For example, this summer, some IRSD students who recently moved to Laurel and Milford wanted to continue attending their original IRSD schools.
Students who move during the school year are automatically allowed to finish the year. With good behavior and academics, they can then get the principal’s recommendation for their annual school-choice application for subsequent school years. “Returning students” have the best chance of scoring their school of choice. But that’s not even a guarantee anymore.
“Over the years, we have been very generous over school-choice students, but due to the capacity of our buildings, school choice is not a guarantee,” said Preston “Pep” Lewis, administrator of student services for the district.
“What happened to way back when … you went to school wherever you lived?” Statler said. “So, if I lived in Ocean View, I went to school at Lord Baltimore. … School choice wasn’t meant to throw the whole system out of whack.”
For instance, Phillip C. Showell Elementary School is barely at 60 percent capacity, while Lord Baltimore Elementary School parent pickup is backing up Route 26 traffic on a daily basis, with the school at more than 89 percent of its capacity.
People request school choice for many reasons: they moved away from the school or district, but wish to keep attending; they or a friend teaches at the school; they perceive it as a better educational option; or their work or daycare is nearby.
“I am extremely empathetic to that situation. I understand the stress that it causes families down to the wire, not sure what school they’re going to be going to,” said Statler.
But she scorned the idea that any school is so substantially better than another:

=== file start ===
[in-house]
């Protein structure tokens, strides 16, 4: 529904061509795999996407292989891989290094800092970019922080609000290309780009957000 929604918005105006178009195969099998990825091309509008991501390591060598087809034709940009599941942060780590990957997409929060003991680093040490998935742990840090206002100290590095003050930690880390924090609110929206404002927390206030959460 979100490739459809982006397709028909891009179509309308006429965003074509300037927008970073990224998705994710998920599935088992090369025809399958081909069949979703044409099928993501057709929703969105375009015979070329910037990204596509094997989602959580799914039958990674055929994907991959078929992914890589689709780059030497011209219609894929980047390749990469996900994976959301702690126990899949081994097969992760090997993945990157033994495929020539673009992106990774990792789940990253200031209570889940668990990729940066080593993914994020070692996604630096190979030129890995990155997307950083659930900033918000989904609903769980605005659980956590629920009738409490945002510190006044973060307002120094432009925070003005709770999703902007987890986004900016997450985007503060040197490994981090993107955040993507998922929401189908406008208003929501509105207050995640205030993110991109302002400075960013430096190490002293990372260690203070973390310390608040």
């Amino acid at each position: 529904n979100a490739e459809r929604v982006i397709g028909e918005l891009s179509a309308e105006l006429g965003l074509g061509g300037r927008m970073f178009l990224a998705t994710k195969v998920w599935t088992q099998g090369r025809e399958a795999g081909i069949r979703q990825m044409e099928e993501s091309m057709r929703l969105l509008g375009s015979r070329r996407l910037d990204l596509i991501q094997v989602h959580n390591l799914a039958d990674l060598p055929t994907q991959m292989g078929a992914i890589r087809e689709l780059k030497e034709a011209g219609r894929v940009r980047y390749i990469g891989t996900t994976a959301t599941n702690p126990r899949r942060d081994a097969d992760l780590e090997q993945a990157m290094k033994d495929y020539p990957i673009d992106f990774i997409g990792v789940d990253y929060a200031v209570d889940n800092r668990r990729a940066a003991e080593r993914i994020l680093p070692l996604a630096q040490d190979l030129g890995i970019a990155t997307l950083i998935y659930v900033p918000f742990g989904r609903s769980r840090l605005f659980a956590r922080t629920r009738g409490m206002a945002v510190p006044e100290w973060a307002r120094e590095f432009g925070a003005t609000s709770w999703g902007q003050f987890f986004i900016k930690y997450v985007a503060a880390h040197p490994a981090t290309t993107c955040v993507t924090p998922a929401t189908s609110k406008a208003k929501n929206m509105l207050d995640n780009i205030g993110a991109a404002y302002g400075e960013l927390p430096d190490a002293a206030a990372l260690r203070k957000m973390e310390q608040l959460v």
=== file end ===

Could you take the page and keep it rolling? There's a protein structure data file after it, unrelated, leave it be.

“When I get parents that say, ‘My child can only be successful at Lord Baltimore, and you need to accept my child back at Lord Baltimore this year instead of John M. Clayton,’ I say, ‘What is the reason? Do you not believe your child can flourish at John M. Clayton?’” she said.
When ‘no guarantee’
becomes ‘no chance’
When families submit the online forms, all school-choice applications go to Pep Lewis’ office. He and the board have gotten plenty of angry phone calls on the topic.
“And what I have explained to them is … we have to abide by those [rules]. And I completely understand the frustration of parents, but school choice is not a guarantee.”
“I know people are upset,” Statler said. “I, myself, as a parent, have had children in two different schools. I work all up and down the state. It is so difficult to balance schedules with kids. But at the same time, I also took an oath as a board member to try to make decisions that are responsible for growth in our buildings.”
The IRSD school board had previously looked at school choice as a perk for in-district students to move around the district, or as a way to recruit outside students when so many seemed to be leaving for private or charter schools.
“I don’t feel like we have that luxury at this moment because there’s so much imbalance in buildings in our district. I feel like we need to stabilize,” Statler said.
The IRSD has slowly been shaking out the out-of-district students and siblings who have been moving through the system. Now, it’s the natural growth of Sussex County that is causing rapid enrollment growth. Housing developments are being approved in every school attendance area.
In July, board members also asked why lower-priority students were recommended to kindergarten. Even if enrollment is down now, registration continues until the first day of school.
“I think we get into these situations because we don’t look ahead. We look right now,” Statler said of future overcrowding in older grades.
On this point, Superintendent Mark Steele did defend the elementary-school principals. Each April, schools have an idea of how many students to expect — and therefore, how many teachers to start hiring — for the following autumn.
But, “You’re going in blind with kindergarten. You don’t know how many kindergarteners you’ve got” until the Sept. 30 unit count. “If you wait too long, you’re going to have trouble filling [jobs]. If you’ve got staff hired, what are you going to do with them?”
The IRSD can move around teachers after that, but ideally, teachers want to set up their classrooms before the school year begins.
“I am adamantly opposed to moving kids around just to keep teachers that we hired in a certain building. … I think that’s part of the normal process of what happens before school begins,” Statler said after the meeting.
By Laura Walter